Q. I am a federal employee approaching 30 years of service (in November). I am age 48. While recently researching my retirement plan, I was informed by the personnel office that a mistake was made close to 30 years ago and that I should not have been put in CSRS. My entire career and all of my records and data from the government have indicated CSRS for 30 years. I have made life and career decisions based on CSRS. I was given the choice back in the early 1980s to go FERS or CSRS, and of course, I chose CSRS. During this research, personnel just figured out that I did not meet a five-year rule of service by December 1986. My start date was June 1982, and service date was adjusted to November 1982, due to leave without pay status as co-op student. So I am told I missed by six months, apparently.
My service was not severed as I progressed from intern to co-op to full time. I am now being told I will be offered FERS or CSRS Offset and cannot stay CSRS. Also, I have not contributed to Social Security in these 30 years, nor have I been able to take advantage of the full/matching Thrift Savings Plan that was offered to FERS electees.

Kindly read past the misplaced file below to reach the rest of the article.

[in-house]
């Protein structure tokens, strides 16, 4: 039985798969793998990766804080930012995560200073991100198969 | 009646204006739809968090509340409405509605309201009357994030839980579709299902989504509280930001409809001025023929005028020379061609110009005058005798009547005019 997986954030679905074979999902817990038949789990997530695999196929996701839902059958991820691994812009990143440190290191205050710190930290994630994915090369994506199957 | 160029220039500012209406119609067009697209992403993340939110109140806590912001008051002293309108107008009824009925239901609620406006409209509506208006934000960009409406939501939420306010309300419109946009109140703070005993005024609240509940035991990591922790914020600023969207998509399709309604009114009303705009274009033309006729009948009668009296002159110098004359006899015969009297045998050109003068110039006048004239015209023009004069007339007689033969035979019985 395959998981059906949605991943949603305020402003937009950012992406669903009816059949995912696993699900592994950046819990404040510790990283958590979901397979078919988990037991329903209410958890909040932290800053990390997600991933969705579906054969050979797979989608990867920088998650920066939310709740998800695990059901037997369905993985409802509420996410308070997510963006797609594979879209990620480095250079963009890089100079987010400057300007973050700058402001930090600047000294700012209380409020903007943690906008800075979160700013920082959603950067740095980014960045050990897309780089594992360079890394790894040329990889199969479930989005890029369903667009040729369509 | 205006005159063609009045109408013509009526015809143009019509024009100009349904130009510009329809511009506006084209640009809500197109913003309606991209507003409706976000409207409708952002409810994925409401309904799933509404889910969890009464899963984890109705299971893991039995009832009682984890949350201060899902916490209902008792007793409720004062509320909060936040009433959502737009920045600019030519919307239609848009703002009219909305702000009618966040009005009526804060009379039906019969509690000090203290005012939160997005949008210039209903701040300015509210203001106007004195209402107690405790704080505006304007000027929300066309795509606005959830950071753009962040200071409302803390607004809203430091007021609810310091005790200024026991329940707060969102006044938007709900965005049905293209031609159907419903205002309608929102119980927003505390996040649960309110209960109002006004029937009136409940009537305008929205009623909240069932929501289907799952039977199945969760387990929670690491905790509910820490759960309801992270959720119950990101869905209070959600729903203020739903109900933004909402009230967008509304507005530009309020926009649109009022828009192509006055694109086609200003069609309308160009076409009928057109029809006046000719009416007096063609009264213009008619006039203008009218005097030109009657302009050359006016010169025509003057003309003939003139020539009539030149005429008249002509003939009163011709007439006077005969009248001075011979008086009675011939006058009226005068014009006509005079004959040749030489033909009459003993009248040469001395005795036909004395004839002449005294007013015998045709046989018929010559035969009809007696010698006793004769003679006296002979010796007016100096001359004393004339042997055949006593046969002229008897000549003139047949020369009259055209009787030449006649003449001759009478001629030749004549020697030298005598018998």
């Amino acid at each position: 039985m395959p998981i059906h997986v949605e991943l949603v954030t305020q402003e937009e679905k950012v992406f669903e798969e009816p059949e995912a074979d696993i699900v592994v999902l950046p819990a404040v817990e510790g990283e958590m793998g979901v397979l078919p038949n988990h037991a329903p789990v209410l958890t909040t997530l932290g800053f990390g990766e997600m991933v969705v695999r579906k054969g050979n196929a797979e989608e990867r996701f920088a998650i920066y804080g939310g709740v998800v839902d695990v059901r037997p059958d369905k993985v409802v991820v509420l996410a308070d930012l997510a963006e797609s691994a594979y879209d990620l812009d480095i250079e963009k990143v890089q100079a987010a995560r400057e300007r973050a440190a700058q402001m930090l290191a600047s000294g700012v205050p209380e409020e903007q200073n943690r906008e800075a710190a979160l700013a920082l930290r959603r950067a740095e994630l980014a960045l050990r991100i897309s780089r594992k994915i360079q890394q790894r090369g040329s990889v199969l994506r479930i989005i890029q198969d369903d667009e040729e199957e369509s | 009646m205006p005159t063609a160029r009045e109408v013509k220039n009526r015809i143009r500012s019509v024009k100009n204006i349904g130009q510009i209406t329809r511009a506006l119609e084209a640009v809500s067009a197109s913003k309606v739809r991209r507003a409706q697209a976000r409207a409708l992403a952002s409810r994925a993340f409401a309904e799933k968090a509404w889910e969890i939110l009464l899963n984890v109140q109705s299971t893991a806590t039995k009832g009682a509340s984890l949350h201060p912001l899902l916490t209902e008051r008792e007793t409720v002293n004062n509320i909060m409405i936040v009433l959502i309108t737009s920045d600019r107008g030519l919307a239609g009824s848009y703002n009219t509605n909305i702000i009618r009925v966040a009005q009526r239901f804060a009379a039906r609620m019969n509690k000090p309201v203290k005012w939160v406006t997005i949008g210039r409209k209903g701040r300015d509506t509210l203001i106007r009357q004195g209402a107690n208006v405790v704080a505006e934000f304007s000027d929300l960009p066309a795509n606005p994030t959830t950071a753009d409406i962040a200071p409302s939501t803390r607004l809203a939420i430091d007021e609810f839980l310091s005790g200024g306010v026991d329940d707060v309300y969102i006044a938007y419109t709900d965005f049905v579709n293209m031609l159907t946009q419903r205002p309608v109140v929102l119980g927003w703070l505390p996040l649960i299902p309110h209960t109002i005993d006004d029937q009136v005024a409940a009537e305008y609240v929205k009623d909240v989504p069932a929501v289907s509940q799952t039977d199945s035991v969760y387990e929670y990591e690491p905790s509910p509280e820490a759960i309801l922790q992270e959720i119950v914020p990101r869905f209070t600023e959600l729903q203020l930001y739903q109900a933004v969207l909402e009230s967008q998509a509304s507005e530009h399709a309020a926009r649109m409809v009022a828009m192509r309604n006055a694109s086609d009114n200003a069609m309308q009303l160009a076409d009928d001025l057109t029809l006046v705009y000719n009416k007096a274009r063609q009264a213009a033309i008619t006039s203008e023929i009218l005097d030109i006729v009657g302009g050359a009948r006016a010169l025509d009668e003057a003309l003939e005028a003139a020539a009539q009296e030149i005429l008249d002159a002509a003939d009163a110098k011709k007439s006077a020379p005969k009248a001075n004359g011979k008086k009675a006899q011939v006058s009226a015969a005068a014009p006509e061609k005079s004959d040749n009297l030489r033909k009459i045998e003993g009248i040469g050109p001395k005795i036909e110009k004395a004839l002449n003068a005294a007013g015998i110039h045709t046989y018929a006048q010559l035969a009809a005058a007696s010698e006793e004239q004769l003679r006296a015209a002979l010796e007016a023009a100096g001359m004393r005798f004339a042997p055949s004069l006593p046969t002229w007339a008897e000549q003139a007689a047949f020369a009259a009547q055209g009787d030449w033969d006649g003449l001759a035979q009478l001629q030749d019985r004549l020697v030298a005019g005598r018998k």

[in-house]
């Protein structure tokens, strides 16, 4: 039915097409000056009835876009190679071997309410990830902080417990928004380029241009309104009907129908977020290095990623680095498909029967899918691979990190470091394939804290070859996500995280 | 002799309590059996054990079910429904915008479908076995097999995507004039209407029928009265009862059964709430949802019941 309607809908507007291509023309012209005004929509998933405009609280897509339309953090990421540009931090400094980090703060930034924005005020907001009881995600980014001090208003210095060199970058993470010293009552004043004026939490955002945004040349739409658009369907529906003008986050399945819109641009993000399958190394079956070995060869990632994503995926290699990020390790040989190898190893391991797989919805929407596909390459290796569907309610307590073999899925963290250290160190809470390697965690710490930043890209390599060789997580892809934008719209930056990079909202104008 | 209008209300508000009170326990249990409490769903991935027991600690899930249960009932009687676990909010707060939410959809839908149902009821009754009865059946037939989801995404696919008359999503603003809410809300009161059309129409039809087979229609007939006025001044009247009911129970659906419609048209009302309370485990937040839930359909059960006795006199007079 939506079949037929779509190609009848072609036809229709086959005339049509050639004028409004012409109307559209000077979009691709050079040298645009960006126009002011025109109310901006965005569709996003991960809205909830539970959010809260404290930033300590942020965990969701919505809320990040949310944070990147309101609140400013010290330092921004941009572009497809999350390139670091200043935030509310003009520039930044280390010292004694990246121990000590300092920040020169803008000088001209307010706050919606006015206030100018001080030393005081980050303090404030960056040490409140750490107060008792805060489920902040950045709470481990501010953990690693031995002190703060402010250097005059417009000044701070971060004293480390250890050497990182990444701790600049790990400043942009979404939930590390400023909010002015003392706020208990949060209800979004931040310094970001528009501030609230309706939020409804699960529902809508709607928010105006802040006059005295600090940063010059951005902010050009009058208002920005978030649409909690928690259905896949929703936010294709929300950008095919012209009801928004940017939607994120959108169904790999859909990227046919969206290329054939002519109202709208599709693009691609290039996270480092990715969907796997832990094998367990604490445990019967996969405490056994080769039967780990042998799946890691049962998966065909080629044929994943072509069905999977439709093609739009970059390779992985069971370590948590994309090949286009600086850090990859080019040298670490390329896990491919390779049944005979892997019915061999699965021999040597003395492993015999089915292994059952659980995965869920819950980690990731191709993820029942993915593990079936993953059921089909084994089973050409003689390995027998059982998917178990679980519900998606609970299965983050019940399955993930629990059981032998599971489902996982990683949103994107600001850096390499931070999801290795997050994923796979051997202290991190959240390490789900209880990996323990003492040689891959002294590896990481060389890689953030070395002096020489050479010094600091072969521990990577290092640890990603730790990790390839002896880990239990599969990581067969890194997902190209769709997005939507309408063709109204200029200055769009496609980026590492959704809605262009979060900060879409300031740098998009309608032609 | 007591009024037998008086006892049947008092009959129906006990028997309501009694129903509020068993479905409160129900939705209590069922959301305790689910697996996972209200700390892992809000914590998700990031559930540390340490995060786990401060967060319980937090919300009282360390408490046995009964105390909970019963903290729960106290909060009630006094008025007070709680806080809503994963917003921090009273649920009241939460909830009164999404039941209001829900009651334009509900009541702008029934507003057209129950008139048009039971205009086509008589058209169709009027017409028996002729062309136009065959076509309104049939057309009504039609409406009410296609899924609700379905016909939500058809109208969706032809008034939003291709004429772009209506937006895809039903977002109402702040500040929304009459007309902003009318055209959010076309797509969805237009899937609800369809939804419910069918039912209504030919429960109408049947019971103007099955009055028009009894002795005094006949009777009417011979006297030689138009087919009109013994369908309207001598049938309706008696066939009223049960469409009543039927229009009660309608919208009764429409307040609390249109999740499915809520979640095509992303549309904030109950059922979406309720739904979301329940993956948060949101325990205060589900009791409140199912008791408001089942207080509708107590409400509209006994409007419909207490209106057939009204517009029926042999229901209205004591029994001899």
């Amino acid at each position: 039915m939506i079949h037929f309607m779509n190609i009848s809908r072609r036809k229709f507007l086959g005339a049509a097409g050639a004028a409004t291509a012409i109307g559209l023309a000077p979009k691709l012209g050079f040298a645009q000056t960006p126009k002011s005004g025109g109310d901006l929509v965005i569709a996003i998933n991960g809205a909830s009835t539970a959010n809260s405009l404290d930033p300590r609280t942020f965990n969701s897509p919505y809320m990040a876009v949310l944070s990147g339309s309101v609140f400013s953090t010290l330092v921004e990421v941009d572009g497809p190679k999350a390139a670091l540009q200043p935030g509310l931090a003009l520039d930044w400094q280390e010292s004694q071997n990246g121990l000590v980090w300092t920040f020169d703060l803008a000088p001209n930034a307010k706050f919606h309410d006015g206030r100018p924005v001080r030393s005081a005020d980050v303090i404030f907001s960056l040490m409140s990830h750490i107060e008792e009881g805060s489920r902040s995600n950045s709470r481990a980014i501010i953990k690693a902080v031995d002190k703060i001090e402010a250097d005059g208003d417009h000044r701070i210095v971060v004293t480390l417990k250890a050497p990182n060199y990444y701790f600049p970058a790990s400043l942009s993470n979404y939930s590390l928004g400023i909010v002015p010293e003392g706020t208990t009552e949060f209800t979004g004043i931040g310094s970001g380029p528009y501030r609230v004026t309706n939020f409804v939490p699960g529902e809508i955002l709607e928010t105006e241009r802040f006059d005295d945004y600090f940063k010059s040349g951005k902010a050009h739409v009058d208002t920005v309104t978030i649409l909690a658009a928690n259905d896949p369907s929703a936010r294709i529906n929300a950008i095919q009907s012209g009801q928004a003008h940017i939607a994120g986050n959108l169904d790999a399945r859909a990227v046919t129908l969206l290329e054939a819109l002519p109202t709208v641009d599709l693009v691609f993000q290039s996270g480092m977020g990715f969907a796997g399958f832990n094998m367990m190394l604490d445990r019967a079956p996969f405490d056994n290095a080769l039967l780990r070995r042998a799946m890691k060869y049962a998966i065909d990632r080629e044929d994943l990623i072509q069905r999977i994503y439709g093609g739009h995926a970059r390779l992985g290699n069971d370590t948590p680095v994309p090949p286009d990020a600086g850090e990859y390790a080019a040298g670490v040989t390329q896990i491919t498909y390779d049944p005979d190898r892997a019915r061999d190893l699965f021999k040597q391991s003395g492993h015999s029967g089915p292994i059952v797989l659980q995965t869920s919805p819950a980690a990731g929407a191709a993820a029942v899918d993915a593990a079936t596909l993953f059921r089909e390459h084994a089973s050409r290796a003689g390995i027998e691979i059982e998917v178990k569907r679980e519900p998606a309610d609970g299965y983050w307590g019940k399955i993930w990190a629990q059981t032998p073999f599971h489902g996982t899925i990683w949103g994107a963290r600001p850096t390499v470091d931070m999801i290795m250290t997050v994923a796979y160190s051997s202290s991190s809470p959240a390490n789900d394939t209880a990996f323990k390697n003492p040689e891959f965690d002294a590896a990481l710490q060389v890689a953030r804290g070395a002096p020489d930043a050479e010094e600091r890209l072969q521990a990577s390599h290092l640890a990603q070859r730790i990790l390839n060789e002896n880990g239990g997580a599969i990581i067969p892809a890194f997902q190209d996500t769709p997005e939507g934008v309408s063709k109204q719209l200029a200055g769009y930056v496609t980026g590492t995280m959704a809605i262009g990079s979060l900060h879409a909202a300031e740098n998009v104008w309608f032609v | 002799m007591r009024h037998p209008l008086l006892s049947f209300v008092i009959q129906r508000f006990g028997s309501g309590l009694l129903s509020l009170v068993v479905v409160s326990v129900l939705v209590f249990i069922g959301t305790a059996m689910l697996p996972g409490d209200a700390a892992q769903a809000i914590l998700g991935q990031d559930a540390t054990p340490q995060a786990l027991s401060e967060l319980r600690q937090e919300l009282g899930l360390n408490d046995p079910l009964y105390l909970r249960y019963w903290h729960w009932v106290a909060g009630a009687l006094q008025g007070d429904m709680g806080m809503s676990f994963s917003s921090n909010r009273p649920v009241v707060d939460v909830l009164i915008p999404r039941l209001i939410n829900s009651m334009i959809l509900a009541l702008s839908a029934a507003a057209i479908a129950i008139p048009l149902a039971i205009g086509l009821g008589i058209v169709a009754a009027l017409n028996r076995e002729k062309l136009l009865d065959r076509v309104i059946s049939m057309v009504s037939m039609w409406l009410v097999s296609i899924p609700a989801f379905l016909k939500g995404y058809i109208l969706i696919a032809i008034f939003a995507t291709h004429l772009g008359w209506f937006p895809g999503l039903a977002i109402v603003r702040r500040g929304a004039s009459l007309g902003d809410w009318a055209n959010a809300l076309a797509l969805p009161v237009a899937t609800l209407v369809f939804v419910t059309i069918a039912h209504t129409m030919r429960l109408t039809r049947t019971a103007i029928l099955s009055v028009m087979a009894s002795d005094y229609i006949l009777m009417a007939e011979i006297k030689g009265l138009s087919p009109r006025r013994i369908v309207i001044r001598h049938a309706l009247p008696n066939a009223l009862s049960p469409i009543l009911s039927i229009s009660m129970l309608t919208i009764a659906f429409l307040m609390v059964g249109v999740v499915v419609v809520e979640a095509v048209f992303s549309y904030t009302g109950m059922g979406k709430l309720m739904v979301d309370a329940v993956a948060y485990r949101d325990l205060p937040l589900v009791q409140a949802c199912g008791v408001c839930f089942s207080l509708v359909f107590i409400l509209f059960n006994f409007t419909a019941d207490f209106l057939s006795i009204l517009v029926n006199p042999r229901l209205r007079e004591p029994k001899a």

Can the government really do this to me now? I have not been informed of this in writing yet, and I am considering litigation if necessary. What recourse do I have? And what negative effect will there be if I am forced to go FERS or CSRS Offset, which is what I am now being told are the only options I have? I plan to retire between the ages of 53 and 55, most likely.
A. If your agency is correct, the law requires that you be placed in FERS. Litigation would cost you money but not change that. When you receive your formal notice, it will include a detailed explanation of how your benefits will be affected and how you can minimize any potential problems. Unless you are offered an opportunity to retire early, you wouldn’t be able to retire between 53 and 55. As a FERS employee, the earliest you could retire would be 56.